Ryerson’s DMZ reaches $400,000 of $1 million goal to expand Black Innovation Fellowship

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The Black Innovation Fellowship (BIF), a program dedicated to providing Black tech founders with more equitable entrepreneurial opportunities at Toronto-based incubator The DMZ, is gearing up for a $1 million expansion. So far, the DMZ has reached $400,000 of its $1 million goal from six program donors.

“We do not need separate programs, we just need space held for us.”

The BIF has received commitments from Ottawa couple Harley Finkelstein, COO of Shopify, and entrepreneur Lindsay Taub, as well as BlueCat Networks co-founder Michael Hyatt and his wife Vanessa Luna Hyatt, who is a lawyer.

The remaining donors were not disclosed by The DMZ. Ryerson University also committed to matching new major donations of up to $500,000. Once BIF reaches its $1 million goal, the new funding will be used to improve programming initiatives and ensure BIF can assist more Black founders.

“It’s remarkable to see the impact of the Black Innovation Fellowship in its first year,” said Abdullah Snobar, executive director of the DMZ. “This additional support will allow us to keep the momentum going for BIF. We look forward to unlocking more opportunities for early-stage Black startups, and we encourage tech leaders to join us in fighting for underrepresented founders’ rights within Canada’s startup landscape.”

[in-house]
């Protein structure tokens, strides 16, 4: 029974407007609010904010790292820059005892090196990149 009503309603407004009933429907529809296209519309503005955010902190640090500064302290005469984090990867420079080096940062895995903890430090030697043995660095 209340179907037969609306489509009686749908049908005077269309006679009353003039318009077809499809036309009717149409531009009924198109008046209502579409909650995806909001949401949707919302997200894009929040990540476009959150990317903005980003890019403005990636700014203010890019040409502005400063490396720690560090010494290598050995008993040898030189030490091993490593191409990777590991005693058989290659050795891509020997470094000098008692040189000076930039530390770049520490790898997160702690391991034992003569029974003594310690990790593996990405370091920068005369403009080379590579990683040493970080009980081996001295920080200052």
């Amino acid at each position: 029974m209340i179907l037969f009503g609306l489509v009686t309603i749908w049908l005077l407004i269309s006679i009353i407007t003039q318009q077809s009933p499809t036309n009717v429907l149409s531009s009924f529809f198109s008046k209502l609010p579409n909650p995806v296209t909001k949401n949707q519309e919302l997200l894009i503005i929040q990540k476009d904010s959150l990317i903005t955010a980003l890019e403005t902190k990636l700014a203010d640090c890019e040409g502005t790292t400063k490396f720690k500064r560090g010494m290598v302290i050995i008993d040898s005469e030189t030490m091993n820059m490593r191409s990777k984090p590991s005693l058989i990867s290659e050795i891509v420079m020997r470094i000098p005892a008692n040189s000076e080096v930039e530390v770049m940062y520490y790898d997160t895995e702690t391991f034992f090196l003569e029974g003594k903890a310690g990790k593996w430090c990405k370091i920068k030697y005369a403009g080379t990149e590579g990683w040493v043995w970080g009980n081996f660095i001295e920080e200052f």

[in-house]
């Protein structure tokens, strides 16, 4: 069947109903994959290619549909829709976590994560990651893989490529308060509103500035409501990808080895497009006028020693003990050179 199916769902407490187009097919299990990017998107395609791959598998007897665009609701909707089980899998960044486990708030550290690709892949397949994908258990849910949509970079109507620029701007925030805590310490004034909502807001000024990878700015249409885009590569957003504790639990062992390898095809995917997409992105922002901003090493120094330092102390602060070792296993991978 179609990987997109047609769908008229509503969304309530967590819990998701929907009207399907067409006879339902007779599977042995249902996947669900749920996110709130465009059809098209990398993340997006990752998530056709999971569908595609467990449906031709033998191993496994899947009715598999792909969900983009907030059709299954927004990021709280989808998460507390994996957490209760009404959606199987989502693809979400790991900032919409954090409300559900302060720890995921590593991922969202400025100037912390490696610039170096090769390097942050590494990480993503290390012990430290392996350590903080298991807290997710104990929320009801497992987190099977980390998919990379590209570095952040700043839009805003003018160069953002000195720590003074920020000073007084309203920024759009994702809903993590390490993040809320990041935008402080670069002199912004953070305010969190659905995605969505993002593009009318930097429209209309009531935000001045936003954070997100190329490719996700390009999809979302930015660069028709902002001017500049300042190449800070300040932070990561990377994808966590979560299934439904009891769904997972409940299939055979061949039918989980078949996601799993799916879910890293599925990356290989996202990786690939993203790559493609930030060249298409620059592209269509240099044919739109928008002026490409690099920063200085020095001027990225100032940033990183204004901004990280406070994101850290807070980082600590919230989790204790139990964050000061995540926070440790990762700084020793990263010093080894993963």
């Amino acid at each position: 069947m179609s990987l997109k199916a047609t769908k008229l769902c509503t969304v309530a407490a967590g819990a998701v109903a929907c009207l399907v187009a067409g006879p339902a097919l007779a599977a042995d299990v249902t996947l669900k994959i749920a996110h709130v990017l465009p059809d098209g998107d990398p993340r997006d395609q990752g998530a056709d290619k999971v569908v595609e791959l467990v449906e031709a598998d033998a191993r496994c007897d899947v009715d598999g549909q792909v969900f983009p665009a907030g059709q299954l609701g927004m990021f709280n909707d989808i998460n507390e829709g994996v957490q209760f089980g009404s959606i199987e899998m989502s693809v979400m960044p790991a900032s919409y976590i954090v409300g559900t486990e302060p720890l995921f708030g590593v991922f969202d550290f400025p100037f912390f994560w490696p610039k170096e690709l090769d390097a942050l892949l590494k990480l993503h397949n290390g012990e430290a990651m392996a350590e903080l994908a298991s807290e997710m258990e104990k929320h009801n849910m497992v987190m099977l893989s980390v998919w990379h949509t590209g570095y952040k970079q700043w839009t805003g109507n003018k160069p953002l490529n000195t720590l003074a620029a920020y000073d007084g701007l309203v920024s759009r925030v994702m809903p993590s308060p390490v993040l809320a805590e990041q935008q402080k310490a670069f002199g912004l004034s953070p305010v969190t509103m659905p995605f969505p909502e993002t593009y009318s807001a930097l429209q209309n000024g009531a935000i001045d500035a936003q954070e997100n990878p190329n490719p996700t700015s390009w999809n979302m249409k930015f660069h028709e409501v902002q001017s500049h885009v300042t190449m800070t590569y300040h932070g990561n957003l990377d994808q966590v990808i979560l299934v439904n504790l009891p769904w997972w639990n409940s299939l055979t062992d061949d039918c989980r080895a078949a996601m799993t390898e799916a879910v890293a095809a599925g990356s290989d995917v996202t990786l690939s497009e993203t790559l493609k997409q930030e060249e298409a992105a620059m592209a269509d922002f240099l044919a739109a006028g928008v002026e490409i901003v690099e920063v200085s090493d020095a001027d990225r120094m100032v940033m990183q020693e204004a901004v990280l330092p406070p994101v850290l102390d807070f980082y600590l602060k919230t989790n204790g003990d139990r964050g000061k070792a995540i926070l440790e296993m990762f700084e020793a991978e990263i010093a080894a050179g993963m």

The DMZ’s BIF first launched in May 2019 in partnership with Dream Maker Ventures, Shopify, BMO, and the Canadian Women’s Foundation. The goal of the program is to encourage Black entrepreneurship and advocate for racial equity. DMZ works with early-stage startups to create an environment where Black founders can thrive, with access to programming, mentors, and connections to industry and capital.

To date, 10 companies have been accepted into the BIF program, including five companies with Black woman-identified founders. Some of these companies include FitDrive, DayaLens, Trebble, Beam.city, and AirMatrix. In the next year, BIF aims to serve more than five times the number of startups currently in the program.

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“We really appreciate that the Black Innovation Fellowship is not separate, it is seamlessly
integrated into the DMZ. We do not need separate programs, we just need space held for us,”
said Alexandra McCalla, co-founder of DMZ startup, AirMatrix. “There is so much history
here. There may only be two Black people in your office, but it’s really important for you to take the time to think about how their experiences are different from yours.”

Isaac Olowolafe Jr., founder of Dream Maker Ventures and BIF founding partner, said the next iteration of the BIF program will aim to “eliminate impediments to success for founders who face heightened barriers to business growth,” and will give startups the support needed to extend their financial runways.

“Lindsay and I care deeply about entrepreneurs because we are entrepreneurs ourselves. But not every entrepreneur starts from the same place, with the same opportunities. There are so many barriers along the way for underrepresented entrepreneurs,” said Finkelstein. “What we love about this program is that it helps to level the playing field for Black tech founders by providing them with more equitable entrepreneurship opportunities, the kind of opportunities Lindsay and I have had, like mentors, capital, and connections.”

Image source Unsplash.

Isabelle Kirkwood

Isabelle Kirkwood

Isabelle is a Vancouver-based writer with 5+ years of experience in communications and journalism and a lifelong passion for telling stories. For over two years, she has reported on all sides of the Canadian startup ecosystem, from landmark venture deals to public policy, telling the stories of the founders putting Canadian tech on the map.

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